Workers have started installing the first LinkNYC access points in New York City. The Verge reported spotting an installation outside a small Starbucks at 15th Street and 3rd Avenue, near Manhattan's Union Square.
LinkNYC, which is in charge of the installation, expects one or two weeks of testing will be required before New Yorkers are able to use hubs to get online, the Verge reports. Some 500 other hubs are to be installed throughout the city by mid-July to deliver free public gigabit Wi-Fi access.
According to the Link.NYC web site, the launch of LinkNYC begins with a beta phase, giving New Yorkers an opportunity to try out Link's features, provide feedback and help create the future of the sidewalk experience. Additional apps and services will be rolled out over the next few months and over the next decade.
Google (NASDAQ: GOOG)-backed Sidewalk Labs is an investor in Intersection, the company formed with the merger of Control Group and Titan, and Intersection is part of the consortium (CityBridge) launching LinkNYC, along with Qualcomm (NASDAQ:QCOM) and Civiq Smartscapes. In September, Comark launched Civiq Smartscapes, which provides the terminals that are replacing phone booths.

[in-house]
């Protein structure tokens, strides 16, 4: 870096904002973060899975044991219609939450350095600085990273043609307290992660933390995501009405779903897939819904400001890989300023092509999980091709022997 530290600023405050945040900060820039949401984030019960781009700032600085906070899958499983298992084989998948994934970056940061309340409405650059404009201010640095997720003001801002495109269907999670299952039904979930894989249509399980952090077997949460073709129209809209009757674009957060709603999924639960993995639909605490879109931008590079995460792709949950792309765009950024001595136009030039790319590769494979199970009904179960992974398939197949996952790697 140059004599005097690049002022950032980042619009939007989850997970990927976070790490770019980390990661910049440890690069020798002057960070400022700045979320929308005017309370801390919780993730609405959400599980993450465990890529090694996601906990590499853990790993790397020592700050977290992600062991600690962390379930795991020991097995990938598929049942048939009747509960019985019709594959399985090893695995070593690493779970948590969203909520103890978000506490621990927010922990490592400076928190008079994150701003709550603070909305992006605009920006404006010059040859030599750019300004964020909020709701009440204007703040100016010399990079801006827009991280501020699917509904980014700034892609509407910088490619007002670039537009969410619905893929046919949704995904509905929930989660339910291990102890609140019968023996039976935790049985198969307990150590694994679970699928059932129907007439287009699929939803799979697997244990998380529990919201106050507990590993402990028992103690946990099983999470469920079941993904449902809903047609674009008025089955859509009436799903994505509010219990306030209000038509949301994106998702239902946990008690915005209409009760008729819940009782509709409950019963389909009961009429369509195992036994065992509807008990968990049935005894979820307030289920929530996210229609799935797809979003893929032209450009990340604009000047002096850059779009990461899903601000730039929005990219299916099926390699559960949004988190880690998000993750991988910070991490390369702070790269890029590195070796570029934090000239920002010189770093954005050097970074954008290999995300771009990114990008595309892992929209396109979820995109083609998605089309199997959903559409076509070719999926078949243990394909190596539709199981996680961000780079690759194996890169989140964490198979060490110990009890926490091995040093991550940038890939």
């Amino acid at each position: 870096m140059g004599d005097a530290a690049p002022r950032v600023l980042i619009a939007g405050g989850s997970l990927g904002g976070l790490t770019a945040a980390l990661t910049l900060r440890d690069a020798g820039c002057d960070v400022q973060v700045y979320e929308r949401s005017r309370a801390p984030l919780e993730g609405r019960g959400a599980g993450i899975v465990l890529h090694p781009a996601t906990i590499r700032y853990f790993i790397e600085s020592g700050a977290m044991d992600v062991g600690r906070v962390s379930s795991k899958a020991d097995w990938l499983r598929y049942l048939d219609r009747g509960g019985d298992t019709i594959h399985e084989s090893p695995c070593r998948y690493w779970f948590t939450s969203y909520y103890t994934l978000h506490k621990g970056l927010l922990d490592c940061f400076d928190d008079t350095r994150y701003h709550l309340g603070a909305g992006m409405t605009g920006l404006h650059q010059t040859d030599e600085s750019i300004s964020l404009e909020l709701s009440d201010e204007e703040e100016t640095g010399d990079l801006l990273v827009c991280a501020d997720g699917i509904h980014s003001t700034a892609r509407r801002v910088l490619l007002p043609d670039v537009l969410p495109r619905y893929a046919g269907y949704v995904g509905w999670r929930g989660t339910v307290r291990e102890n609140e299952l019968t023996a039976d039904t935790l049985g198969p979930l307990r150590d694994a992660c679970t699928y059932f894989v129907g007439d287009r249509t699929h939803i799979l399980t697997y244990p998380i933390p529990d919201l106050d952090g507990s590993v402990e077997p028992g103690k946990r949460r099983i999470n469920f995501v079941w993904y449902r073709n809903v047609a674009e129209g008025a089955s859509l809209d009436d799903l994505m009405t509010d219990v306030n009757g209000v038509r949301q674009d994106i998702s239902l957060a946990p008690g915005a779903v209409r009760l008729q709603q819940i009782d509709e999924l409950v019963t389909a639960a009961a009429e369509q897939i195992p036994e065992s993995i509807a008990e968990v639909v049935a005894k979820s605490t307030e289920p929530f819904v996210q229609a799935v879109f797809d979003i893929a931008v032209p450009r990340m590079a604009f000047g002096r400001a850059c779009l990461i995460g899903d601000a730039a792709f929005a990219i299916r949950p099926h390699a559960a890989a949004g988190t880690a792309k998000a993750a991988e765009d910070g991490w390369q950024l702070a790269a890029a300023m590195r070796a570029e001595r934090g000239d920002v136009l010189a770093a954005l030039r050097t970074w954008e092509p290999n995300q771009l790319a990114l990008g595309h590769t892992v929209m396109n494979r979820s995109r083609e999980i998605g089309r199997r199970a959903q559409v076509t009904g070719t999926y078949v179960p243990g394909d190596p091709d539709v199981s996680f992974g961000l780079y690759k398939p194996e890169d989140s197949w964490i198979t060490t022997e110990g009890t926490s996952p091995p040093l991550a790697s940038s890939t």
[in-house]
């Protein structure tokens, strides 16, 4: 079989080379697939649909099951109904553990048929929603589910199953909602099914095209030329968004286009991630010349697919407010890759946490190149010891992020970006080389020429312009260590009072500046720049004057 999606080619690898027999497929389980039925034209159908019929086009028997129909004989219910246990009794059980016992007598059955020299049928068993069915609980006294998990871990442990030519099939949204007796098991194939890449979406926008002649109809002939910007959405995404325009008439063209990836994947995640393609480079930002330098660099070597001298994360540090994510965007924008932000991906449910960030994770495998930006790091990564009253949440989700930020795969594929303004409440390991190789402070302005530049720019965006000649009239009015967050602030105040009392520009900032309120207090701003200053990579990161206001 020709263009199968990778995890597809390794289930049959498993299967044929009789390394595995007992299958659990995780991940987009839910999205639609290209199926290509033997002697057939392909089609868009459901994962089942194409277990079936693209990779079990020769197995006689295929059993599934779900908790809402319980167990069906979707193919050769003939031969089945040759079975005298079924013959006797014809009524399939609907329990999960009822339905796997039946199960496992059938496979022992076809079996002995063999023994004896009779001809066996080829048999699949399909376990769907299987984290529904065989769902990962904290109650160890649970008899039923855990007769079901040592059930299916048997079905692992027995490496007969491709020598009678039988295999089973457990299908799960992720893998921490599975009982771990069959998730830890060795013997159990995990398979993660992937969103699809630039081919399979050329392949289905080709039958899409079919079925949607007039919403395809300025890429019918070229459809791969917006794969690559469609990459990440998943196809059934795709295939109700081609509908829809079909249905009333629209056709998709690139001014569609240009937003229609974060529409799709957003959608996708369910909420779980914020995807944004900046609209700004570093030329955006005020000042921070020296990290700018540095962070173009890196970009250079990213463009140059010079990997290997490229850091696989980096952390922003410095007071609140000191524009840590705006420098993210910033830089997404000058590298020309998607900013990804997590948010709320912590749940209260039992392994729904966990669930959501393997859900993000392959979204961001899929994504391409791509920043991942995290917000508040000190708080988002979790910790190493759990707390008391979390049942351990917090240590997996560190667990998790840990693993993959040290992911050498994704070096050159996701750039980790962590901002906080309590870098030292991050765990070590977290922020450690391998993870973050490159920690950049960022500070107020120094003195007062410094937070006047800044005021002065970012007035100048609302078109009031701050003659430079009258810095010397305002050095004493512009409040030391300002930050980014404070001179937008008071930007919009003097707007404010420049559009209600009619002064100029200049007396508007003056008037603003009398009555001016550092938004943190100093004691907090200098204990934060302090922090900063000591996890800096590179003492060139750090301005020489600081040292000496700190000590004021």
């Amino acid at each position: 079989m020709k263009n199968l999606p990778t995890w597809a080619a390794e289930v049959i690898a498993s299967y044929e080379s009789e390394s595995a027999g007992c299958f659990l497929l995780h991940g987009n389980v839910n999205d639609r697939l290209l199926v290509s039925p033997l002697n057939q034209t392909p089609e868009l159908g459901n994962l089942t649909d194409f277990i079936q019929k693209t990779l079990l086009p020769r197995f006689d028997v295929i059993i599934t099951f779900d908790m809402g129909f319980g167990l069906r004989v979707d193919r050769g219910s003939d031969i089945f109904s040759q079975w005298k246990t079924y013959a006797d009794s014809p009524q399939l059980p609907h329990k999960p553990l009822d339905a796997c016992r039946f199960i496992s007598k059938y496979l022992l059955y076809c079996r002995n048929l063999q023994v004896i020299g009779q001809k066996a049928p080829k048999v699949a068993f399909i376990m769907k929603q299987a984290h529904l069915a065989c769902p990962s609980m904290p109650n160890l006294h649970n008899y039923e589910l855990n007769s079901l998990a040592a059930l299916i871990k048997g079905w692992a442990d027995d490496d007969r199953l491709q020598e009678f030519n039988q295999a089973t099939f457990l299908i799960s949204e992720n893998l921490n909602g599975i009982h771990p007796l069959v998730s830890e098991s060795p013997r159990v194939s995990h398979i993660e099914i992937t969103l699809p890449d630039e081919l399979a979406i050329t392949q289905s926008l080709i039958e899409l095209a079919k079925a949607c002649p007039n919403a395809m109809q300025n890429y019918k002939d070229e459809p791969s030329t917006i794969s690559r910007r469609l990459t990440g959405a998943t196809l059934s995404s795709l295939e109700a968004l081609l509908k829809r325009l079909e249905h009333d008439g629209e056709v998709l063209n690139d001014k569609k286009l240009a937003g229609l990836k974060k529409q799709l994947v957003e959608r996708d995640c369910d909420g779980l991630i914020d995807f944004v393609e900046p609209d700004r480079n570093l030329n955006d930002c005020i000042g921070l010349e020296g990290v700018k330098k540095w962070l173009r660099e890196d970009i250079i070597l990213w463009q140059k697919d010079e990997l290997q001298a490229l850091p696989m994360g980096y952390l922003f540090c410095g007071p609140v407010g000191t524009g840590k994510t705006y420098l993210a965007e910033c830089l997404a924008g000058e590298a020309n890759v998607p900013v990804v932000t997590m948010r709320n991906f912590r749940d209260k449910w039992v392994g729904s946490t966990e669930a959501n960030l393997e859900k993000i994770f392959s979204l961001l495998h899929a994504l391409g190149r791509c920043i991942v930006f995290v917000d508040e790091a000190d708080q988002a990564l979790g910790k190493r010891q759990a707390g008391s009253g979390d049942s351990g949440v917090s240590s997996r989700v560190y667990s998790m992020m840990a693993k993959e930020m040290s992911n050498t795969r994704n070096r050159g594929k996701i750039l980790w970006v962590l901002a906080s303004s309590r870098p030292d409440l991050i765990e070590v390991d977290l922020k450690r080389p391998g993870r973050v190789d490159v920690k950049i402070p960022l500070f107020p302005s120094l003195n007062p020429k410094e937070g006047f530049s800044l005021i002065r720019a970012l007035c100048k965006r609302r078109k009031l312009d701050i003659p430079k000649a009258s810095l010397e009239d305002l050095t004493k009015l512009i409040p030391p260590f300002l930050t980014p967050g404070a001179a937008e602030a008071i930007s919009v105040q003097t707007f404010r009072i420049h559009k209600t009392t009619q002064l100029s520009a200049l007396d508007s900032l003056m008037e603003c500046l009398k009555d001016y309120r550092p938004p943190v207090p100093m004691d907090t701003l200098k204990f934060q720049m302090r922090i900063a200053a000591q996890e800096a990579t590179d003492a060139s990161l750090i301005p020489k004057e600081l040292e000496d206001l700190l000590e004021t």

The project has not been without controversy, including accusations that poor neighborhoods would get slower speeds because advertisers would be less willing to sponsor booths there, The Next Web notes. The city also had Bluetooth devices removed from the booths last year after Buzzfeed reported that thousands of the phone booth advertising displays were being fitted with beacons without any public notice or consultation.
In a statement to BuzzFeed in October 2014, a Titan spokesman reiterated that the Gimbal proximity beacons do not collect user data/information and they can only be used through users' smartphones if, and only if, the user has downloaded a specific app with the technology embedded and the user has specifically opted in.
The full network calls for more than 7,500 public hubs throughout the city, each replacing an existing phone booth. Once completed, the hubs will also include USB device charging ports, touchscreen web browsing and two 55-inch advertising displays.
Mayor Bill de Blasio's office expects the five-borough ad network could generate more than $500 million in revenue for the city over 12 years. Besides advertising, the digital displays will show public service announcements.
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Article updated Dec. 30 to clarify Sidewalk Labs' role in the project.